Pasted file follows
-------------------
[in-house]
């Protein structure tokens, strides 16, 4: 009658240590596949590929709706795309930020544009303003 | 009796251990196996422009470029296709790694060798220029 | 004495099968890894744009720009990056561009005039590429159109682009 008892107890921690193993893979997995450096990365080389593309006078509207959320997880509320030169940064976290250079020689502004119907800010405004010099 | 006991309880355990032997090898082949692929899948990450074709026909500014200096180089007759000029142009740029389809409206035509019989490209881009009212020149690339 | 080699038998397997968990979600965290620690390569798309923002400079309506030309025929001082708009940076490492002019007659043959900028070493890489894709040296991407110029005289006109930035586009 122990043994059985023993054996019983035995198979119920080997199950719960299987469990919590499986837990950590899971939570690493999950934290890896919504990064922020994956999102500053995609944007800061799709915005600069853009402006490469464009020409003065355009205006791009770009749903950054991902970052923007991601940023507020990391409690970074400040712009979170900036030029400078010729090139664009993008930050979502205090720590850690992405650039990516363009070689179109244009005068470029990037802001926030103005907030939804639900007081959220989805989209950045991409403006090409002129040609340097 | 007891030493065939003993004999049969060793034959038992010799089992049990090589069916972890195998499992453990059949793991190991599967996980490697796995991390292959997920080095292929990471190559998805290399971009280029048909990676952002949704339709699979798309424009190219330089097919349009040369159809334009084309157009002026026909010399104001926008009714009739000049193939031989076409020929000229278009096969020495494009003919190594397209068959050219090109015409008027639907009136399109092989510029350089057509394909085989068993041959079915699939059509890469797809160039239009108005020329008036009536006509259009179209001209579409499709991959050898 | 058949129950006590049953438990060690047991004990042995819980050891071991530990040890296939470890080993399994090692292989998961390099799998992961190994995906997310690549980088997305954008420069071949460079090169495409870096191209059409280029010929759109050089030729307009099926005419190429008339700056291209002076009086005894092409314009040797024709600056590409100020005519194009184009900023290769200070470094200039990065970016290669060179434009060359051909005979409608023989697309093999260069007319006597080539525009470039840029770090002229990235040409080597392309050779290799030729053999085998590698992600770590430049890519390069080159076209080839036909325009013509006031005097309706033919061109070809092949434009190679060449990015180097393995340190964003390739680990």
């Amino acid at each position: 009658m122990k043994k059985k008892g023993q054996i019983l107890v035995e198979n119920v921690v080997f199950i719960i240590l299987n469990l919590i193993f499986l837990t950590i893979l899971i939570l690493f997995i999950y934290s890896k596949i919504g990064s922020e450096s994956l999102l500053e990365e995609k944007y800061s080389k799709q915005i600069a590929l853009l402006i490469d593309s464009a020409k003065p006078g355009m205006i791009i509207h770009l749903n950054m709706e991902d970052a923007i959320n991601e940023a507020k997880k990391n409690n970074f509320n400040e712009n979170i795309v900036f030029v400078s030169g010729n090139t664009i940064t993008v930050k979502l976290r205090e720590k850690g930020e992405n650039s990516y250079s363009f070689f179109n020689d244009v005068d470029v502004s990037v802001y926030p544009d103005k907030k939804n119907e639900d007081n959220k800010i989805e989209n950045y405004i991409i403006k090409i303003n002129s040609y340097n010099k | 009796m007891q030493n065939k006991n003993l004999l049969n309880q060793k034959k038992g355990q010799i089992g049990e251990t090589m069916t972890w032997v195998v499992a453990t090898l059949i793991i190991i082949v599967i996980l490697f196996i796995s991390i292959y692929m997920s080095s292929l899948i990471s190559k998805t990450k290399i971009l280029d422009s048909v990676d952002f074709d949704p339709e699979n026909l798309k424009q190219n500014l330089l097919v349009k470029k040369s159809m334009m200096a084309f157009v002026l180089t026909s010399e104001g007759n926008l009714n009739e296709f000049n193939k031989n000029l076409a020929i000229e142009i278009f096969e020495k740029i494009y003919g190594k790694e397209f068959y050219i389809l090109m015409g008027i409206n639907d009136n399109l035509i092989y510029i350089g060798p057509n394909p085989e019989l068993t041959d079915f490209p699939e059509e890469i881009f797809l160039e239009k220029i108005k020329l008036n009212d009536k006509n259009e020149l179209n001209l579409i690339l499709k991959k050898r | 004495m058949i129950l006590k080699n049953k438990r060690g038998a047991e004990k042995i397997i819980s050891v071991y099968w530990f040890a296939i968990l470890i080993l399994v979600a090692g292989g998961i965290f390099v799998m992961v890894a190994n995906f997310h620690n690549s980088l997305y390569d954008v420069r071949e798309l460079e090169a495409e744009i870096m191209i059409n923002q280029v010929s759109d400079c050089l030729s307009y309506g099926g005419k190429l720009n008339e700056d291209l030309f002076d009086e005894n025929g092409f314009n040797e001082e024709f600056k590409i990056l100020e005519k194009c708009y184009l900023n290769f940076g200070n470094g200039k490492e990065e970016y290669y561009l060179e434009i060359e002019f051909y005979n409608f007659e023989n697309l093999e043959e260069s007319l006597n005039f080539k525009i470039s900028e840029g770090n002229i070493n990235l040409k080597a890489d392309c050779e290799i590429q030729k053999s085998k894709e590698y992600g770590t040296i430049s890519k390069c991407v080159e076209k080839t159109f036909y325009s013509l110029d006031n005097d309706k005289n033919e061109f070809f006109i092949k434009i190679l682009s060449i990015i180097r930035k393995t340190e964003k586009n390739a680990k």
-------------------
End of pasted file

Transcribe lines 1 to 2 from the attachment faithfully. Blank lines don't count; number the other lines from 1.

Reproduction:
[in-house]
């Protein structure tokens, strides 16, 4: 009658240590596949590929709706795309930020544009303003 | 009796251990196996422009470029296709790694060798220029 | 004495099968890894744009720009990056561009005039590429159109682009 008892107890921690193993893979997995450096990365080389593309006078509207959320997880509320030169940064976290250079020689502004119907800010405004010099 | 006991309880355990032997090898082949692929899948990450074709026909500014200096180089007759000029142009740029389809409206035509019989490209881009009212020149690339 | 080699038998397997968990979600965290620690390569798309923002400079309506030309025929001082708009940076490492002019007659043959900028070493890489894709040296991407110029005289006109930035586009 122990043994059985023993054996019983035995198979119920080997199950719960299987469990919590499986837990950590899971939570690493999950934290890896919504990064922020994956999102500053995609944007800061799709915005600069853009402006490469464009020409003065355009205006791009770009749903950054991902970052923007991601940023507020990391409690970074400040712009979170900036030029400078010729090139664009993008930050979502205090720590850690992405650039990516363009070689179109244009005068470029990037802001926030103005907030939804639900007081959220989805989209950045991409403006090409002129040609340097 | 007891030493065939003993004999049969060793034959038992010799089992049990090589069916972890195998499992453990059949793991190991599967996980490697796995991390292959997920080095292929990471190559998805290399971009280029048909990676952002949704339709699979798309424009190219330089097919349009040369159809334009084309157009002026026909010399104001926008009714009739000049193939031989076409020929000229278009096969020495494009003919190594397209068959050219090109015409008027639907009136399109092989510029350089057509394909085989068993041959079915699939059509890469797809160039239009108005020329008036009536006509259009179209001209579409499709991959050898 | 058949129950006590049953438990060690047991004990042995819980050891071991530990040890296939470890080993399994090692292989998961390099799998992961190994995906997310690549980088997305954008420069071949460079090169495409870096191209059409280029010929759109050089030729307009099926005419190429008339700056291209002076009086005894092409314009040797024709600056590409100020005519194009184009900023290769200070470094200039990065970016290669060179434009060359051909005979409608023989697309093999260069007319006597080539525009470039840029770090002229990235040409080597392309050779290799030729053999085998590698992600770590430049890519390069080159076209080839036909325009013509006031005097309706033919061109070809092949434009190679060449990015180097393995340190964003390739680990």